Friday, September 11, 2009

But my profile is private

I don't want to bash too much on Facebook (see previous post), but there is another concern out there that I wanted to publicize: Your private Facebook profile may not be private!

As tested by Super-Phil (a guy I work with), having a private profile on Facebook is really only private (which does not imply that it cannot be hacked anyway) if you do NOT join any groups. What do this mean?????

For a situational example, let's say that you are bored and trolling Facebook for ex-girlfriends. Suddenly you find one and your excited to make contact...only to be deflated by the fact that when you click on your ex's profile, you are told that some or all content is visible only to your ex's Facebook friends. Now isn't that a bummer! However, there is a way around this, or a caution for those who wish to remain private: if your ex is part of a group on Facebook!

What do you do? Join the group! After joining the group, as Super-Phil tested this past weekend, you can see any other member's FULL profile. I leave it up to the reader to decide if this is good or bad. I cannot currently test this from where I am at right now, but I have faith in Super-Phil, as he is a Facebook and vulnerability guru.

Something else that Super-Phil noted: be wary of sites such as NING dot com (apparently they are currently being sued) becuase they scrape Facebook profiles and put your information out there for even more to see....even if your profile on Facebook is private, but you are a member/customer of sites such as NING.

What's Old is New...

There are hundereds of products that promise to "rejuvenate" our older population, remove wrinkles, or just plain make you "feel younger." These are items that attempt to "turn" the older people into "new." Most of these products, I think, are junk and do nothing but cost money.

However, there is a much larger problem with older now being new. For those unaware, old malware that continually resurfaces in an attempt to trick people into bad situations. These old-turning-new products are doing more than costing money. A recent example of this is the re-appearance of the Koobface virus on Facebook.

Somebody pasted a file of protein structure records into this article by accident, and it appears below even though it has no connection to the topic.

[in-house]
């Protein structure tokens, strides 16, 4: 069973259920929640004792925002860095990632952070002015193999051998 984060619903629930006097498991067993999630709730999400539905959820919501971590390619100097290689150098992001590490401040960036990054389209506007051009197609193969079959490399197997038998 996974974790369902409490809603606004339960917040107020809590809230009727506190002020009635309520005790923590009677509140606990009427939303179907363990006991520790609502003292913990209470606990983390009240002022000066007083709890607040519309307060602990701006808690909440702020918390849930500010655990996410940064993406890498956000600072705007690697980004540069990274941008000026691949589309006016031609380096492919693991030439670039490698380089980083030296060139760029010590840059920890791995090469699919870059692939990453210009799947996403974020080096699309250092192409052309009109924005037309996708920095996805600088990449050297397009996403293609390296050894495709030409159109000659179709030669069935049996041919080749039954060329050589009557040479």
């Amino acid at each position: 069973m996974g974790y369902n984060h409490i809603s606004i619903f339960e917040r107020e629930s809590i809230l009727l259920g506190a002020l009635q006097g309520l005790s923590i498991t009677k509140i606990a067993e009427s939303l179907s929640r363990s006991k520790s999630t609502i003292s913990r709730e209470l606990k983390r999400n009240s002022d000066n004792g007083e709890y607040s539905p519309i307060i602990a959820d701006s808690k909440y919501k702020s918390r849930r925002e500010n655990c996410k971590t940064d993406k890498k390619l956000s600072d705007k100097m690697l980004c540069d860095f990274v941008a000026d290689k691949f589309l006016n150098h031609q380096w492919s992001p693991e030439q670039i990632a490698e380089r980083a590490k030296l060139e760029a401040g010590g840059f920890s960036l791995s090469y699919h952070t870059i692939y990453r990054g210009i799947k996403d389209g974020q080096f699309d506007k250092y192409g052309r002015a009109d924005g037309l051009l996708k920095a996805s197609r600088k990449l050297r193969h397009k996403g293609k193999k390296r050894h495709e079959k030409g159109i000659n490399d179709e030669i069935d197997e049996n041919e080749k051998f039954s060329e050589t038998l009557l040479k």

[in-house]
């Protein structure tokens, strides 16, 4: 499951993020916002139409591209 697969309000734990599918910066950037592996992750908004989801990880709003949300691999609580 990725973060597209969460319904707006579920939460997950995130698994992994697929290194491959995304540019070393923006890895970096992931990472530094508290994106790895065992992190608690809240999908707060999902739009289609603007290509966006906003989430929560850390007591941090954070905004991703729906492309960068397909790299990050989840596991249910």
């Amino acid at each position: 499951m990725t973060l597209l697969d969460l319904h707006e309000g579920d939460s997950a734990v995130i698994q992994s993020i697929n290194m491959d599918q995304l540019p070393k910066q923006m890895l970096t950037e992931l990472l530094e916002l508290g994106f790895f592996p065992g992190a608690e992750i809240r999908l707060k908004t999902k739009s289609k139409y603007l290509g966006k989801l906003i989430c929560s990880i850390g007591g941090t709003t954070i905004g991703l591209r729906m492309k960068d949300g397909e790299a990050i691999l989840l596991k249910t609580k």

The Koobface virus has been around for awhile and yet it continues to be used. Facebook has reports from last year about it, and yet it is still rearing it's ugly head. Specifically, I have seen it three times in the last week:
1) A friend of mine posted to my wall a warning that an Facebook email had been sent from her account, linking to a video, that she didn't send it, and that she knew it was malicious.
2) I recieved an email from the same friend that contained a different video link. However, from some of the text in the message, I knew it was fake/spoofed.
3) A posting went on my wall yesterday, to a third video, and by the same friend's account.

Having faith in my setup at home, I decided I would follow the link on the wall posting. Sure enough, a "new" facebook page opened. This new page had a video player in the middle of it, with a message window telling me that I needed to Update my Flash Player Plugin. About 2 seconds later, a new window opened with nothing more than an obfuscated string of about 20 characters. It was then that Norton kicked off the big warning. I made note of the URL in the new window, clicked "view info" in my Norton warning, and then closed out the bad browser window.
For giggles, I clicked the movie link on my facebook page again. The exact same sequence of events happened, as expected, with one BIG difference: the URL in the new window had a different top level address. The initial URL started with 67.X.X.X and the second time I followed this malicious link, the URL began with 74.X.X.X. I didn't bother with a third time.

From what I have read on other blogs and sites, had I clicked the "upgrade flash plugin" option on the first pop-up (fake Facebook page), and clicked OK to the download, I would have invited trouble into my electron world.

Additionally, the second, almost blank window that pops-up with an obfuscated string is actually attempting to autodownload the Koobface virus as well. For more information on Koobface, check out: (September 10, 2009 posting)

I should also note that this worm is infecting (ed) more than just Facebook. MySpace, Twitter, some blogs , and other Social Networking sites. The last link above provides some information on how to get rid of this "bad boy" should you become infected.